Summer, sun and fieldwork fun

Have you heard of the mantle rocks hanging out on the Norwegian mountains? It seems not many people have, which is strange because they’ve been there for at least the last Eon or so. This is the tale of my field work looking at these rocks over the last summer. These mantle rocks have hidden themselves well amongst a thin unit of mixed metamorphosed oceanic sediments called a Melange.  The melange unit is trapped structurally below the Middle Allochthon crystalline nappes. It is thin but stretches all the way from the Bergen arcs and about 400km north-eastwards to Røros (and beyond?).  

Text: Manar Alsaif

Now when I say mantle rocks, I’m talking about proper ultramafic chunks of mantle, i.e. peridotites, most of which is now serpentinized (turned into serpentinite with the help of water). It was never quite understood what they were doing there, they’ve been interpreted as intrusive at best, but we’re now looking at them in the context of a hyperextended passive margin. This is where you very slowly stretch the crust to almost nothing. This creates space for the mantle to rise, but since the whole thing happens so slowly (even for geological time), the mantle cools enough on the way up to stay unmolten. This is how you bring mantle rocks to the surface in a hyperextended margin. Could it be that our Norwegian melange rocks were exhumed on the Baltican passive margin in this way? 

To explore this idea, Johannes Jakob and I were sent off for the summer to scramble about these rocks close to Lom in Jotunheimen. It was all very promising right from the beginning. Whenever we mentioned ‘living in a cabin in Bøverdalen’ we got people’s holiday accounts from this beautiful place which they longed to go back to. And a beautiful place it was indeed. We lived in a charming little farm cabin in a valley that was more or less everything we needed (after spraying the place for bugs). Torgeir Andersen, Fernando Corfu (both at CEED/UiO) and Steve Johnston (Victoria University, Canada) joined for parts of the field work, which made it all the more colourful.  

 

Views from Bøverdalen


So we set about mapping the units directly between two of the main serpentinite bodies. The weather was mostly beautiful, the terrain was rough and the rocks were very metamorphosed. Luckily we’d had a little intro by the supervisors and managed to identify the rocks on our own in no time.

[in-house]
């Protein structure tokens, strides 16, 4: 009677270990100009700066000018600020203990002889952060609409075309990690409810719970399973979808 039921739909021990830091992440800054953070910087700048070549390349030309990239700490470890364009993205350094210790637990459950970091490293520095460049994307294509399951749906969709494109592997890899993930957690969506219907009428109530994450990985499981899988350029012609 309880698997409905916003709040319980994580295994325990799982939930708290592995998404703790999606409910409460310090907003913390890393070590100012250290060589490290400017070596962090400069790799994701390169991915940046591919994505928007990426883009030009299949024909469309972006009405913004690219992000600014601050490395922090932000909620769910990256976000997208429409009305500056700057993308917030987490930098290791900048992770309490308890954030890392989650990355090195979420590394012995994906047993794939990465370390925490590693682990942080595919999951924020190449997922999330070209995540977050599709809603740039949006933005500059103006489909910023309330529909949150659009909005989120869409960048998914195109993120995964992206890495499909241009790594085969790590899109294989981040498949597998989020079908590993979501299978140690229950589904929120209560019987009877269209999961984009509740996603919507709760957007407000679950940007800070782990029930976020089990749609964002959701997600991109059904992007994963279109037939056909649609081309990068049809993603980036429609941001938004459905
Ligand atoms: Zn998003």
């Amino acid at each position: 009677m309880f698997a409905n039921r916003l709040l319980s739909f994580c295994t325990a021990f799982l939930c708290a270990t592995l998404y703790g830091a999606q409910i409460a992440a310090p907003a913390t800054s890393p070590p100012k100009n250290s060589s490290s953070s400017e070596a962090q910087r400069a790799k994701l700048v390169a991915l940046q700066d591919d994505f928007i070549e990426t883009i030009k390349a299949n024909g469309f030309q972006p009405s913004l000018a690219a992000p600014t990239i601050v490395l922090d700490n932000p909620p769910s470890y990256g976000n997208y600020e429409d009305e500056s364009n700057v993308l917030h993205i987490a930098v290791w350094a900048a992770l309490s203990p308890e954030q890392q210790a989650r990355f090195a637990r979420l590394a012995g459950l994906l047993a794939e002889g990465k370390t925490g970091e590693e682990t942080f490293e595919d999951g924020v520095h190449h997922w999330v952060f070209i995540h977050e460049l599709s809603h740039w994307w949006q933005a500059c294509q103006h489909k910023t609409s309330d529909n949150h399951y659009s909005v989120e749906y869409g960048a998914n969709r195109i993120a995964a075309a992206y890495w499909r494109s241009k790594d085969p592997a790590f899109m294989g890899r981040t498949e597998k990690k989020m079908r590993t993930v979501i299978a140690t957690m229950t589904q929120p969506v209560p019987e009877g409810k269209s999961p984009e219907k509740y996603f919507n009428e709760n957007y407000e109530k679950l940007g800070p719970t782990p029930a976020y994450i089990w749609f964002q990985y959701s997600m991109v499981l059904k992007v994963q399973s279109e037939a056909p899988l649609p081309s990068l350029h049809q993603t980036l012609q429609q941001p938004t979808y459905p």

And so the days rolled on, we looked at rocks all day and at our maps all evening.  Dinner became the highlight of every day. Until one day it started to rain and wouldn’t stop, so that by the afternoon we were rained in.  Our valley was flooded and we officially couldn’t leave the cabin until the weather improved. That’s how we were forced to take 3 days of indoor rest. Miraculously, the 3 days passed with no arguments, miss-haps, or cannibalism. We worked on our maps, played backgammon and cooked. It was very relaxing and lovely, but by the end of the 3rd day we were aching to move around the field again.

So, back to the field we went with a couple of visits here and there. We were looking at serpentinites sitting in metamorphosed marine sediments. There were metaluminous sediments, graphitic sediments and loads of muscovite all the over the place. This is all quite good for our hyperextension theory, as the graphite and aluminium rich rocks must have originated as marine sediments. Add to that we don’t see much magmatism around, which us what you would normally expect if this was an ophiolitic melange. But still, we need a little more before we can set about proving our hyperextended Baltican margin theory. Maybe some rock ages would help.

 

Business trip, geo-style. Visit from Bjørgunn Dalslåen.

 

Geotourism with Sverre Planke and co.

Enter Fernando; and off we go in search of a gabbro nearby where he’d once found zircon. He mentioned it was by a river which he attempted to cross but didn’t quite find a point to do so at the time, so we should go back and try again. When he was talking about it, it sounded like a soft stream, maybe trickling in places, but as we got closer I started to abandon my gentle stream idea as the roar of the river became audible.

It was more of a gushing canyon with elaborate waterfalls and oh-so-steep valley walls, and here we were, trying to cross it. I thought this is it, this is how my life ends: following Fernando across a river. Luckily the boys came to their senses and decided to follow the river upstream to find a crossing point. We never did find one; we ended up following the river all the way to the source. But on the plus side, the river banks are well exposed rock so we filled in our maps a little.  

Johannes and Fernando making friends.

By the end of our four weeks in the field, we found that not only were our serpentinite bodies sitting in metamorphosed marine sediments, they showed various degrees of ophicalcite alteration, a process where you introduce carbonate veins into your serpentinising rock. You’ll hear more about this from Johannes, but we reckon the process is directly related to exhumation in a hyperextended margin. So now that we are back from the field, we’re having a closer look at our samples and dating some of the rocks.

The work is still ongoing, but we haven’t yet found anything to contradict the hyperextension theory, which is a very good start. The field period was a fantastic way to spend the summer, but now that it’s autumn, I’m glad I’m walking around flat land, at sea level, with an indoor toilet whose roof doesn’t leak!

 

 

Tags: CEED, caledonides, fieldwork By Henrik Svensen
Published Oct. 21, 2014 1:31 PM - Last modified Dec. 15, 2015 2:38 PM